Our kitchen was being torn up over the last couple of months due to my blunder. When getting several quotes from contractors about replacing the tile floor, one estimator began to open the pantry door since the existing tile flooring goes in there too. He opened the door, for measuring sake, and with awe in his eyes, he said to me, "Is this a 'kitchen store'?" I guess I too have prepared things a plenty...
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Old 02-02-2006, 02:58 PM   #11
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you know, GB, I have lived with a British man for six years. He always mentions 'fish and chips'. says we can't even come close. Jelly here confounds him. He won't touch it. And when his parents come over at Christmas time, his mum cooks the most amazing meals! I had never had a standing rib roast until 5 years ago and now I cannot bear to eat a plain old pot roast (the stringy roast my mom always made in the crock!!)

I might mention he is not particular about tea being in a bag. He buys PG tips brand from "The Taste of Britain" in norcross, Ga and that makes him quite happy! "I'll have a cup of rosy, dahling" he says!!!

Oh, the sausages and bacon. Can't forget to mention those. We have to buy both at the british import store as well. Says the stuff here is crap! So there you go, that's all I can think of now. I'll ask him when he gets home from work!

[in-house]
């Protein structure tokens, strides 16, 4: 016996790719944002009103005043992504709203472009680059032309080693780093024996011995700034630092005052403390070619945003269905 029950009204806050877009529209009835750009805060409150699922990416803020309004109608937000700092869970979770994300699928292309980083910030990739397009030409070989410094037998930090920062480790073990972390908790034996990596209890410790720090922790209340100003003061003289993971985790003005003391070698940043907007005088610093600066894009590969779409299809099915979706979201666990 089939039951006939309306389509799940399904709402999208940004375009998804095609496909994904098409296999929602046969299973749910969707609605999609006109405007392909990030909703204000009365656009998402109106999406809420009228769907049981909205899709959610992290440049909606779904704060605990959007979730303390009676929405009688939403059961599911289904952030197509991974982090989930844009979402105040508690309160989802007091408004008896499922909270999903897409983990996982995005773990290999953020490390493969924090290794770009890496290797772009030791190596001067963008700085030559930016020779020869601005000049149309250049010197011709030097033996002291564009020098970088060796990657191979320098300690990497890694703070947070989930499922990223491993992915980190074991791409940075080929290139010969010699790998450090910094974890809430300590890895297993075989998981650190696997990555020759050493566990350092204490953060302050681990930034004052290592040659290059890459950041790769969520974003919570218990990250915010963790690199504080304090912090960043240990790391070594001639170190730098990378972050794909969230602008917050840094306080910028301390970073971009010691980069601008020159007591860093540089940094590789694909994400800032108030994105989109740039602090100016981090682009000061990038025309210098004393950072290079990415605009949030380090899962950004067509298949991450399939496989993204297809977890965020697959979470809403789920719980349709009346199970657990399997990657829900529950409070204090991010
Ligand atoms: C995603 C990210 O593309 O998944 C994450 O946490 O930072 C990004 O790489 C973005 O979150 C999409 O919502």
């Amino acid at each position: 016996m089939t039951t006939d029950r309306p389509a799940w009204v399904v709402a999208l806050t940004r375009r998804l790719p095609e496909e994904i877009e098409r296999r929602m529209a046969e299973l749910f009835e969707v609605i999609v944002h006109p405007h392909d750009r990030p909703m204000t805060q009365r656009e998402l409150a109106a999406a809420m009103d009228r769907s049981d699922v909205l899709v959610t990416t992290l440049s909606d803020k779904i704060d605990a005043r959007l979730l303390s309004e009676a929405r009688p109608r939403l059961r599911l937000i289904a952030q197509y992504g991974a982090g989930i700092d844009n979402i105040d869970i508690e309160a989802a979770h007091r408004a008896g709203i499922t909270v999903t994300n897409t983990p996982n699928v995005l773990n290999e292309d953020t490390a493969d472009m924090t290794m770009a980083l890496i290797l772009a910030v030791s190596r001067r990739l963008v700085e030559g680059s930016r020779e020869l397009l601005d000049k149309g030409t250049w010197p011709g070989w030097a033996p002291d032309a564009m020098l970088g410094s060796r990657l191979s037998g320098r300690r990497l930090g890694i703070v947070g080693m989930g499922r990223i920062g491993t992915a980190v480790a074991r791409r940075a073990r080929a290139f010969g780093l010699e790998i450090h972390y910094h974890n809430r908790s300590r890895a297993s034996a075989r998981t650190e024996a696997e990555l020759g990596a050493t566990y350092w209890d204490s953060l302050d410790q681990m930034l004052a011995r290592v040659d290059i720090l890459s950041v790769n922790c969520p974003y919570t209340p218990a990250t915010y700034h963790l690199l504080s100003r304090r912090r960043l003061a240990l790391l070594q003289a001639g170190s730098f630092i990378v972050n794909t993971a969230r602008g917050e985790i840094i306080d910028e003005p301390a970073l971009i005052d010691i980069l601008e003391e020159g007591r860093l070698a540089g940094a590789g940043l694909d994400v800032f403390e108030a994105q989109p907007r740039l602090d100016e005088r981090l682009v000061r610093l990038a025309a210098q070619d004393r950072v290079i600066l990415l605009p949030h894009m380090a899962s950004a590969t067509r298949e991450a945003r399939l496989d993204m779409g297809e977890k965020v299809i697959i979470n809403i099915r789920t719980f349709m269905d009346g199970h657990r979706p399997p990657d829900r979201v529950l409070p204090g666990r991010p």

Having said that, he always tells me there is nothing there to make him ever go back to live...visit maybe, but not live! So maybe the cuisine isn't such a big deal!!
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Old 02-02-2006, 03:03 PM   #12
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oh yeah! this is funny...about the wine...listen, these folks will drink it. if it comes in a bottle that says 'wine', then down it goes and don't waste 1 drop, thank you very much!! I could never keep up with them! and don't be pouring no half a glass...nuh uh! fill 'er up to the brim! I am being totally serious! Now they love the good stuff and always bring over a couple of bottles of nice wine...but they aren't picky, they'll drink what you put out quite happily!!
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Old 02-02-2006, 06:19 PM   #13
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I agree with Jenny. I am married to a brit and lived there for a few years.

for sure they have us beat on:
sausages
bacon
baked beans in a tin (Heinz) for beans on toast

for fast food:
fish & chips
donner kebabs

there are a few other things we miss, but these are the big things available here that don't even begin to compare.
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Old 02-02-2006, 06:32 PM   #14
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I don't say that our food is 'better' than that I've eaten in the USA - only different!

I don't like your 'bacon' or your 'sausages'...

Our proximity to mainland Europe and cheap and easy travel there means that we know good ethnic foods, first hand... pizzas and pasta dishes from Italy. French dishes, even German (at a push!)....

I think that Americans 'approximate' the dishes that they think are European.

When I read that someone here puts TWO POUNDS of ricotta in a lasagne...!
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Old 02-02-2006, 08:30 PM   #15
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Don't Americans have Heinz beans? I had no idea. Those are my all time favourites.

As for the bacon, I am not quite clear on the difference. Ishbel, if you are still here would you consider taking a stab at elaborating? Or Jenny? Sounds like you have both sampled both.
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Old 02-02-2006, 08:41 PM   #16
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Quote:
Originally Posted by Alix